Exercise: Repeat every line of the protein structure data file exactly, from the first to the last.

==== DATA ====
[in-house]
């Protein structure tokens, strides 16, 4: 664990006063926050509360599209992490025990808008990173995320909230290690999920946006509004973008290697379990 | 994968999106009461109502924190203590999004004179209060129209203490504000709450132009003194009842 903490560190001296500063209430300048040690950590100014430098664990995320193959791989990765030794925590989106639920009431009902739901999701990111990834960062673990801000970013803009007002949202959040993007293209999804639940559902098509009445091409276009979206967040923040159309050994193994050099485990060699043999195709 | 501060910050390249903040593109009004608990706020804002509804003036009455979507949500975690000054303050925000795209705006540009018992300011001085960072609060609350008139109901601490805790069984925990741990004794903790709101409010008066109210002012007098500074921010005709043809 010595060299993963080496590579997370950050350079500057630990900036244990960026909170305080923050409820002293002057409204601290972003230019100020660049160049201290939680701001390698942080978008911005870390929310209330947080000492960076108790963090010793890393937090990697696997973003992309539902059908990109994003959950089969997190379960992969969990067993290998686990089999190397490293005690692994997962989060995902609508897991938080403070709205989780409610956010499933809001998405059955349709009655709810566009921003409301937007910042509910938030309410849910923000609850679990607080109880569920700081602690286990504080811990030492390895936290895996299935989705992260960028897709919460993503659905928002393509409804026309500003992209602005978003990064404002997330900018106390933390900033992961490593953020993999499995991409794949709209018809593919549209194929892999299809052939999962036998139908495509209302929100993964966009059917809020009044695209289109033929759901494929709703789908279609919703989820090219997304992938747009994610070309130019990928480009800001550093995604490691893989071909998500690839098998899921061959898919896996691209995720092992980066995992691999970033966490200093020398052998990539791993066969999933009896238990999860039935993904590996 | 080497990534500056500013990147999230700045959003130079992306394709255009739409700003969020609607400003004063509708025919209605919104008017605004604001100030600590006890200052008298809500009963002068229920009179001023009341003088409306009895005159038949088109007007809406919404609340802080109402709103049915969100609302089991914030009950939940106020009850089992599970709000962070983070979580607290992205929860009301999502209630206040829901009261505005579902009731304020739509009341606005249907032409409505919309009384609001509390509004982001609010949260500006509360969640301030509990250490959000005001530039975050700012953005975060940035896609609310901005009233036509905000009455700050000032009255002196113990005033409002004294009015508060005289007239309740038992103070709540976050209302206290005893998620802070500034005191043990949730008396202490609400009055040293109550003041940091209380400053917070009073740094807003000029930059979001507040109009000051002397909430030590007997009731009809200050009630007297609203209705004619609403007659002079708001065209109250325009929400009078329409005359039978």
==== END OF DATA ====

[in-house]
């Protein structure tokens, strides 16, 4: 664990006063926050509360599209992490025990808008990173995320909230290690999920946006509004973008290697379990 | 994968999106009461109502924190203590999004004179209060129209203490504000709450132009003194009842 903490560190001296500063209430300048040690950590100014430098664990995320193959791989990765030794925590989106639920009431009902739901999701990111990834960062673990801000970013803009007002949202959040993007293209999804639940559902098509009445091409276009979206967040923040159309050994193994050099485990060699043999195709 | 501060910050390249903040593109009004608990706020804002509804003036009455979507949500975690000054303050925000795209705006540009018992300011001085960072609060609350008139109901601490805790069984925990741990004794903790709101409010008066109210002012007098500074921010005709043809 010595060299993963080496590579997370950050350079500057630990900036244990960026909170305080923050409820002293002057409204601290972003230019100020660049160049201290939680701001390698942080978008911005870390929310209330947080000492960076108790963090010793890393937090990697696997973003992309539902059908990109994003959950089969997190379960992969969990067993290998686990089999190397490293005690692994997962989060995902609508897991938080403070709205989780409610956010499933809001998405059955349709009655709810566009921003409301937007910042509910938030309410849910923000609850679990607080109880569920700081602690286990504080811990030492390895936290895996299935989705992260960028897709919460993503659905928002393509409804026309500003992209602005978003990064404002997330900018106390933390900033992961490593953020993999499995991409794949709209018809593919549209194929892999299809052939999962036998139908495509209302929100993964966009059917809020009044695209289109033929759901494929709703789908279609919703989820090219997304992938747009994610070309130019990928480009800001550093995604490691893989071909998500690839098998899921061959898919896996691209995720092992980066995992691999970033966490200093020398052998990539791993066969999933009896238990999860039935993904590996 | 080497990534500056500013990147999230700045959003130079992306394709255009739409700003969020609607400003004063509708025919209605919104008017605004604001100030600590006890200052008298809500009963002068229920009179001023009341003088409306009895005159038949088109007007809406919404609340802080109402709103049915969100609302089991914030009950939940106020009850089992599970709000962070983070979580607290992205929860009301999502209630206040829901009261505005579902009731304020739509009341606005249907032409409505919309009384609001509390509004982001609010949260500006509360969640301030509990250490959000005001530039975050700012953005975060940035896609609310901005009233036509905000009455700050000032009255002196113990005033409002004294009015508060005289007239309740038992103070709540976050209302206290005893998620802070500034005191043990949730008396202490609400009055040293109550003041940091209380400053917070009073740094807003000029930059979001507040109009000051002397909430030590007997009731009809200050009630007297609203209705004619609403007659002079708001065209109250325009929400009078329409005359039978």